While suppliers fight to remain in business, it's business owners like Pugh who are creating demand. In fact, he's found it surprisingly easy to reorder his much-needed stock.

'My friends at Deya Brewery in Cheltenham have shortened their brew length, but are packaging all output into cans so there’s plenty if I want it... As for wholesalers, I use one in particular for most Belgian and German beers and they’re still delivering on a weekly basis to me. A few other wholesalers I know have almost closed down but are doing full pallet deliveries. I’ve actually found it easier to get beers I want.'

It's a happy tale and since Imbibe spoke to Pugh, the shop is seeing customers (one at a time) come through its doors or pick up and its webshop has launched. And considering Pugh offered a home delivery service to a lacklustre response before the lockdown, perhaps it's a service he should offer once restrictions are lifted.

Pugh isn't so sure: 'Who knows if there’s going to be a demand for it when this blows over. My guess is not – everyone will be in the pub.' 

The Vanguard, Birmingham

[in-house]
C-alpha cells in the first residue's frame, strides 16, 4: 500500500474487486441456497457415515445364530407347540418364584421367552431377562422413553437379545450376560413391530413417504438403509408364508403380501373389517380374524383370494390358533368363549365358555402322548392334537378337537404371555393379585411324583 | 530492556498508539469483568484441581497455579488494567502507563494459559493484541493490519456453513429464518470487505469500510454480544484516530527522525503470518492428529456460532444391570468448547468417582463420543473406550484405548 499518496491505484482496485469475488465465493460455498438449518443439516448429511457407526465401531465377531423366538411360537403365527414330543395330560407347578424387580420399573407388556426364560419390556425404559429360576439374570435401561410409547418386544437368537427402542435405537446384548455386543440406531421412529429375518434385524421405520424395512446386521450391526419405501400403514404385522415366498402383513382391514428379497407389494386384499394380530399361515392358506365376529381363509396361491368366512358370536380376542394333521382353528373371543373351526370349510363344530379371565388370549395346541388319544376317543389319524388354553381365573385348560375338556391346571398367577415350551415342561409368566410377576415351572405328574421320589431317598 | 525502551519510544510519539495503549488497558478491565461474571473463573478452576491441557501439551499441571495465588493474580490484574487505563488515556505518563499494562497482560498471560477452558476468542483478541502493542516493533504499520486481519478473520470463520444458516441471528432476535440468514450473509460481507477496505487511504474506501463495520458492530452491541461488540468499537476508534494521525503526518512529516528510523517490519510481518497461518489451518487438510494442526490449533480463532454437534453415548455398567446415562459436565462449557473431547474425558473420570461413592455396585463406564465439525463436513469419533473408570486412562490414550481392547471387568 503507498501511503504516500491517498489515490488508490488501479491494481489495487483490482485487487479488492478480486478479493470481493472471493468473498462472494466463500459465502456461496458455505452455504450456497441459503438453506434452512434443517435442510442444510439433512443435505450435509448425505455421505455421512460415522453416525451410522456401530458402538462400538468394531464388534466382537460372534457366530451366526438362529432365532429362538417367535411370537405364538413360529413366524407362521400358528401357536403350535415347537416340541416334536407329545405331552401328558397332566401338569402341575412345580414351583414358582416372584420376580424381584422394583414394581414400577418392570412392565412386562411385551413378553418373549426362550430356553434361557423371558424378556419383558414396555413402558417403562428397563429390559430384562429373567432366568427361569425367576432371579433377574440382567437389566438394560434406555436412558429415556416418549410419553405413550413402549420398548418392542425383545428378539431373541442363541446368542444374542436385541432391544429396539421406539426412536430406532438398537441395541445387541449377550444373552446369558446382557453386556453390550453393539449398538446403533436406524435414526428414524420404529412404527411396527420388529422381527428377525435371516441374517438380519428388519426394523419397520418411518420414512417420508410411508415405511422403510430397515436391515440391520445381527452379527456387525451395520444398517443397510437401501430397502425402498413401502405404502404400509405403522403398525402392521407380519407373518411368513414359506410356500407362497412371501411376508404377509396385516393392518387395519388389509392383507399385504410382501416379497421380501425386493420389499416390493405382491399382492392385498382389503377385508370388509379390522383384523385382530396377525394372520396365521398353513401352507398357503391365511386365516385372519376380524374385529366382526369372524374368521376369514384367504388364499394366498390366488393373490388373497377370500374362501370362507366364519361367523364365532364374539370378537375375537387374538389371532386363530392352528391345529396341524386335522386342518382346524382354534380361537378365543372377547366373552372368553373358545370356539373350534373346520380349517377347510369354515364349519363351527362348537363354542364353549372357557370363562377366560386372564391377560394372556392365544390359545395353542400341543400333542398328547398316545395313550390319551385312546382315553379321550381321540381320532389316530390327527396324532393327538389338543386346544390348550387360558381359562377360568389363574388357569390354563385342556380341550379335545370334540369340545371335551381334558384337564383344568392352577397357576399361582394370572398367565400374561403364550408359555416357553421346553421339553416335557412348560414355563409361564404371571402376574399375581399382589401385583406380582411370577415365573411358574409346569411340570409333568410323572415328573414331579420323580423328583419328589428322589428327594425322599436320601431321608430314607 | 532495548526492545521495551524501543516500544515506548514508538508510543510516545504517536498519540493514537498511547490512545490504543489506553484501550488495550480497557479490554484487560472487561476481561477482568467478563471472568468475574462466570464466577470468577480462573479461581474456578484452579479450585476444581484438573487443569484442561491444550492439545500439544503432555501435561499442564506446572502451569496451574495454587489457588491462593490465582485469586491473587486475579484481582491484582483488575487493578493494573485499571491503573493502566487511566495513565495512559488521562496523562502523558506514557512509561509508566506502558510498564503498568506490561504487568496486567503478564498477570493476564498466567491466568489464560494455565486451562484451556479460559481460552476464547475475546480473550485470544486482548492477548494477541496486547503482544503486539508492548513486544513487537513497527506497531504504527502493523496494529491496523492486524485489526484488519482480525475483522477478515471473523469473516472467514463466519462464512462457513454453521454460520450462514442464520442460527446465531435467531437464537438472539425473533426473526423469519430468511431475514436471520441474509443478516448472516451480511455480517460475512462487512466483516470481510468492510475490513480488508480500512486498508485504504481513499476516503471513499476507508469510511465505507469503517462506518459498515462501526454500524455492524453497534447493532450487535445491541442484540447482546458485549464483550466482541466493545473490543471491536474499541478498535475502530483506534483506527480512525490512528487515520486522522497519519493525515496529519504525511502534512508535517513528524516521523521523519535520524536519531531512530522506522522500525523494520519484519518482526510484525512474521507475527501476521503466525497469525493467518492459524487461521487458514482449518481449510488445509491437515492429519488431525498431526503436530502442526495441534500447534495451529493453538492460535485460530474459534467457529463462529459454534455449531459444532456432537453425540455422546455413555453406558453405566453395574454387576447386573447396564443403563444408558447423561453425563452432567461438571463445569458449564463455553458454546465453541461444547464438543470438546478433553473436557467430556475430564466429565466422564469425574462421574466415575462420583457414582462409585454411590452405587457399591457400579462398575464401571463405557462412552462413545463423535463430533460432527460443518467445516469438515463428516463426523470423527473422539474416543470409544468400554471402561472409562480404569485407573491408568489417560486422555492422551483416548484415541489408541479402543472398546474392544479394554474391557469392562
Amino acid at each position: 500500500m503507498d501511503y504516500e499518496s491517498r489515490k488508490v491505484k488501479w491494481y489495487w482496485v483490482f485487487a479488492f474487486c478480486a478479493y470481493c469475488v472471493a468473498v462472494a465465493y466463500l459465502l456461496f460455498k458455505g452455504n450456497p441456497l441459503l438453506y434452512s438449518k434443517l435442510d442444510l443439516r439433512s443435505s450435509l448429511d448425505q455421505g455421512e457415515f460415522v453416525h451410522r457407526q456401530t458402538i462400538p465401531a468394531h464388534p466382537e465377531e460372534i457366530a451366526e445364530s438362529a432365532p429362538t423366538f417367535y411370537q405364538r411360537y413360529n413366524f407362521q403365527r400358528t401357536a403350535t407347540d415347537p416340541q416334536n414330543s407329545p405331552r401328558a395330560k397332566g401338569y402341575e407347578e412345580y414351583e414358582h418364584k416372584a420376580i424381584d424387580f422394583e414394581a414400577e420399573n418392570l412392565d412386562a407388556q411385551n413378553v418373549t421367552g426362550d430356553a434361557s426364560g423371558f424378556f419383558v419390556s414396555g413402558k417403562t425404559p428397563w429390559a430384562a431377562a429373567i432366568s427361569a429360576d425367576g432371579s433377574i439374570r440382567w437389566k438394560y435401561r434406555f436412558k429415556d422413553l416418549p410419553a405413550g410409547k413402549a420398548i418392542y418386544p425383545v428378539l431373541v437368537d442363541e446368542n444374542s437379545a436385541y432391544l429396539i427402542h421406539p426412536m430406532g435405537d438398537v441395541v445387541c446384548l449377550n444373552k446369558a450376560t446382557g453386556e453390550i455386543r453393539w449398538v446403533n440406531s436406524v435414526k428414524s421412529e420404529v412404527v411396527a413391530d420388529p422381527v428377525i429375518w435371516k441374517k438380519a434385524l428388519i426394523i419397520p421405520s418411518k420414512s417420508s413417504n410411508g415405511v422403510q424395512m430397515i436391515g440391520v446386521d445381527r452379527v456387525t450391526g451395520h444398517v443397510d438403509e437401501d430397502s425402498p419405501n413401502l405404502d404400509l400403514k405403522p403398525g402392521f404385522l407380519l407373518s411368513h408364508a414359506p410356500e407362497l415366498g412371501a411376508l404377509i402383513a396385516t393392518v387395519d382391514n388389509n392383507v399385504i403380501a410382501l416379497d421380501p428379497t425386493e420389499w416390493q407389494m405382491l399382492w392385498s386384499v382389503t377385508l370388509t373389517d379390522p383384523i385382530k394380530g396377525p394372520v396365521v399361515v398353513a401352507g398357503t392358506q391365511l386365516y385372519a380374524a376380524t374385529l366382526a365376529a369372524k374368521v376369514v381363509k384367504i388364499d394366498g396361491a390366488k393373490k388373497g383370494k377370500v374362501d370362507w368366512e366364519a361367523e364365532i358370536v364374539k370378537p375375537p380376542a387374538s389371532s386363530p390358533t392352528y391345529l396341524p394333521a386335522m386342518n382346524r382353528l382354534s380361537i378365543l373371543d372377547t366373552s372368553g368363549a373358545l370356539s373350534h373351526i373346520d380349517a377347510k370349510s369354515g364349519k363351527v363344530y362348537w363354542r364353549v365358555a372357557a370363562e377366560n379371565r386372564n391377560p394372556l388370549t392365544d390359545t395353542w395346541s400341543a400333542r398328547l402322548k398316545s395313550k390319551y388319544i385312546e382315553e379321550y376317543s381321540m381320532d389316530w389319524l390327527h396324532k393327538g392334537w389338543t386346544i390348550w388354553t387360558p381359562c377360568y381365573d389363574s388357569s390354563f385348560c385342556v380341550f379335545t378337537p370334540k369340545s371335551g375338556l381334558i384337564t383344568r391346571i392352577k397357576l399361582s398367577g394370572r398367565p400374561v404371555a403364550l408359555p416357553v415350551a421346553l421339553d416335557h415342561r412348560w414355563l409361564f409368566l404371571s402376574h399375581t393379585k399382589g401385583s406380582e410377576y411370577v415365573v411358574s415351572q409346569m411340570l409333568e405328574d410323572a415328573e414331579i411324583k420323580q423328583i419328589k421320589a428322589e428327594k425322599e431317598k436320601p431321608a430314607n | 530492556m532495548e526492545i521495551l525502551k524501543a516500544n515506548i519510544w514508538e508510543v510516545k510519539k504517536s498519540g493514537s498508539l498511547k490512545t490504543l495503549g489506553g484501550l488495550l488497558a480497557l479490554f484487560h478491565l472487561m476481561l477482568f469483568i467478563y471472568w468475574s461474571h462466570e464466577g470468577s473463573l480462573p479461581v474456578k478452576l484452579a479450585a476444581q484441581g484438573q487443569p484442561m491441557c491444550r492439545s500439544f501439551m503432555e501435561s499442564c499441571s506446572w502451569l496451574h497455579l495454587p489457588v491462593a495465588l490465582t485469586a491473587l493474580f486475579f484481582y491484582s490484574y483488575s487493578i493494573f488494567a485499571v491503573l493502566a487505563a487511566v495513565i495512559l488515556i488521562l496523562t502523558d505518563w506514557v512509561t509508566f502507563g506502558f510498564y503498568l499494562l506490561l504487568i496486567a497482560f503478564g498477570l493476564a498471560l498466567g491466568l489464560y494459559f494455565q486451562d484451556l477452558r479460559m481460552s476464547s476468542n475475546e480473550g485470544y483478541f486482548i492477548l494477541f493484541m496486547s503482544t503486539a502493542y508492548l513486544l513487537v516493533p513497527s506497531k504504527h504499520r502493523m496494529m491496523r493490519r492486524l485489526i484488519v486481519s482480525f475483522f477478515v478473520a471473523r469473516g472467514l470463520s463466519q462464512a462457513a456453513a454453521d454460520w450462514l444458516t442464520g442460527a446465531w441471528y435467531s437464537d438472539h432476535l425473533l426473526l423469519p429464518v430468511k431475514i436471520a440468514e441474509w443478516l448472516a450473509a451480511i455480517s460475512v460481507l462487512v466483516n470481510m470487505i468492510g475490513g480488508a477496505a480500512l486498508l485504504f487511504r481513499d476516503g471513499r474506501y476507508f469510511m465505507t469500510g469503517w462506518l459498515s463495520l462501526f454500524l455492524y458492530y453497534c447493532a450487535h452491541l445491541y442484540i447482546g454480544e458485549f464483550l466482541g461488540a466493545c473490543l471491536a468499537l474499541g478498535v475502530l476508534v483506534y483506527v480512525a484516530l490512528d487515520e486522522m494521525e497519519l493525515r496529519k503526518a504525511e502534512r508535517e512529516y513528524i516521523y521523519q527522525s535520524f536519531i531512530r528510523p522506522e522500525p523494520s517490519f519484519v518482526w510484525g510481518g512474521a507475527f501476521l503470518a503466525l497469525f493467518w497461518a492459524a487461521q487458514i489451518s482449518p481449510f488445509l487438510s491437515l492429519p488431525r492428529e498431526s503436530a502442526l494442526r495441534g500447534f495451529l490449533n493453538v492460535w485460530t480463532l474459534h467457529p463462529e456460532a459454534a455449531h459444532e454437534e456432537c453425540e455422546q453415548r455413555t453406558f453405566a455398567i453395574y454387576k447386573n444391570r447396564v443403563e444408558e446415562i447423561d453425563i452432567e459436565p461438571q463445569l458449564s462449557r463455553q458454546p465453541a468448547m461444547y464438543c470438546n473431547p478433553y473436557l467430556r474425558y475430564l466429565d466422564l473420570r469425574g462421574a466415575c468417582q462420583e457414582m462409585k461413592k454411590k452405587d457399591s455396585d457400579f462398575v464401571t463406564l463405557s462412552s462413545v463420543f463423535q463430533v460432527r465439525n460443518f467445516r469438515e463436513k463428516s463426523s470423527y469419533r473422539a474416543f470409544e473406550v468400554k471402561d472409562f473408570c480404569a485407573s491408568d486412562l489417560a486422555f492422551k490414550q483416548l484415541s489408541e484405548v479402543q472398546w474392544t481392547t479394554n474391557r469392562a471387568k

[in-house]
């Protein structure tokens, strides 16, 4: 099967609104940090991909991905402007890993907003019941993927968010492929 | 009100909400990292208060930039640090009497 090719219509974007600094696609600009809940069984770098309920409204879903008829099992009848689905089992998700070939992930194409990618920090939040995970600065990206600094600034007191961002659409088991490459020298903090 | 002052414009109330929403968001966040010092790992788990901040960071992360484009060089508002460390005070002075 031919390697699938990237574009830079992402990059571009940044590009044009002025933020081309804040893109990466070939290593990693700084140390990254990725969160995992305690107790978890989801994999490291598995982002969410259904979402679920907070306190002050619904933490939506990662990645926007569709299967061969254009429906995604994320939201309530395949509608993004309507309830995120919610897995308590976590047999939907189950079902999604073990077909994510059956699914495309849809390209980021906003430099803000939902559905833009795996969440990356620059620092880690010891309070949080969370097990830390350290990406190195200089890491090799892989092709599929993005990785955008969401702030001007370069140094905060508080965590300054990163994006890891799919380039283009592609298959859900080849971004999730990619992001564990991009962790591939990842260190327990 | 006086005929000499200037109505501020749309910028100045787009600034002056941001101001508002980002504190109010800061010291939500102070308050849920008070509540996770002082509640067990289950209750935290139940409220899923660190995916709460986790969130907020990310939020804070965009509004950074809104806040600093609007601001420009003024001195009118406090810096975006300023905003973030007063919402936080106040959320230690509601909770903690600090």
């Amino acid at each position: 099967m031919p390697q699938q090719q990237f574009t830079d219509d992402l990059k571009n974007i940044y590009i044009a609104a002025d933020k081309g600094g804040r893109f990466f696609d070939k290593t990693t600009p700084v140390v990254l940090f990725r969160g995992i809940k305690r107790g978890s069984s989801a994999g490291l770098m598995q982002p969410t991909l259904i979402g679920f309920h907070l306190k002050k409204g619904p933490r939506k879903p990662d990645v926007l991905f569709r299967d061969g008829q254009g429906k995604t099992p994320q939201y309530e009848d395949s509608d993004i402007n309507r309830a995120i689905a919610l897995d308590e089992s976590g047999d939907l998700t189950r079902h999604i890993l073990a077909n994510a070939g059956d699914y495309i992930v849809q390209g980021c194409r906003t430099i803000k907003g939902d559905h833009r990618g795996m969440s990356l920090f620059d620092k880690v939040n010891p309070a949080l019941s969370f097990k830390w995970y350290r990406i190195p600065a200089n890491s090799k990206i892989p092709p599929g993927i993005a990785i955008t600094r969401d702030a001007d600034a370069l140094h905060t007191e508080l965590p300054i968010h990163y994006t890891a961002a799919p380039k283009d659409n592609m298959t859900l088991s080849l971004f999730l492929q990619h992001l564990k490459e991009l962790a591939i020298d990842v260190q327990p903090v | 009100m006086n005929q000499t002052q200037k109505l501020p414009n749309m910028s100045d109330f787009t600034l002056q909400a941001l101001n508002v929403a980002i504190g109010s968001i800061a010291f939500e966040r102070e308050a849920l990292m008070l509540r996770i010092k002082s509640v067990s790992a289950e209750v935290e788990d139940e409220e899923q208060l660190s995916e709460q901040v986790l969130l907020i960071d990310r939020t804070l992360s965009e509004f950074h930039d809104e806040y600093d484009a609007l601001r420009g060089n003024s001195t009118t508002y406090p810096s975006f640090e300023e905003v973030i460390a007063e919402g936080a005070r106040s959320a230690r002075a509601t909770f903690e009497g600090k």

While venues like Hop Lord's have been racing to set up ecommerce offerings, Sam Boulton, managing director of mead-focused The Vanguard in Birmingham's Jewellery Quarter, had started the process nine months ago.

'We specialise in mead and the one thing we've found is that nobody was able to buy it easily anywhere. [When the government announce the lockdown] we had the luxury to turn our bar sales into online sales really quickly,' Boulton told Imbibe. And when he says 'quickly, he means two hours after Boris' announcement.

Sam Boulton
Sam Boulton

Now, the team are spending their days sending out products (when I speak to Boulton he's waiting on a delivery of stock) and delivering personalised services when demand requires it – Boulton recently held a FaceTime event with two regulars to help them curate an experience from home using supermarket products. It's been a welcome move for the local community.

'It’s been really welcomed, partly due to Birmingham having a very big scene for independents and local media wanting to support them... A lot of our core clients have reordered weekly, and we're also reaching further afield.'

While initially the service was picked up by locals, a few enquiries from London means that the team are branching out quickly. And Boulton is keen to impress that they will be continuing to adapt to the situation.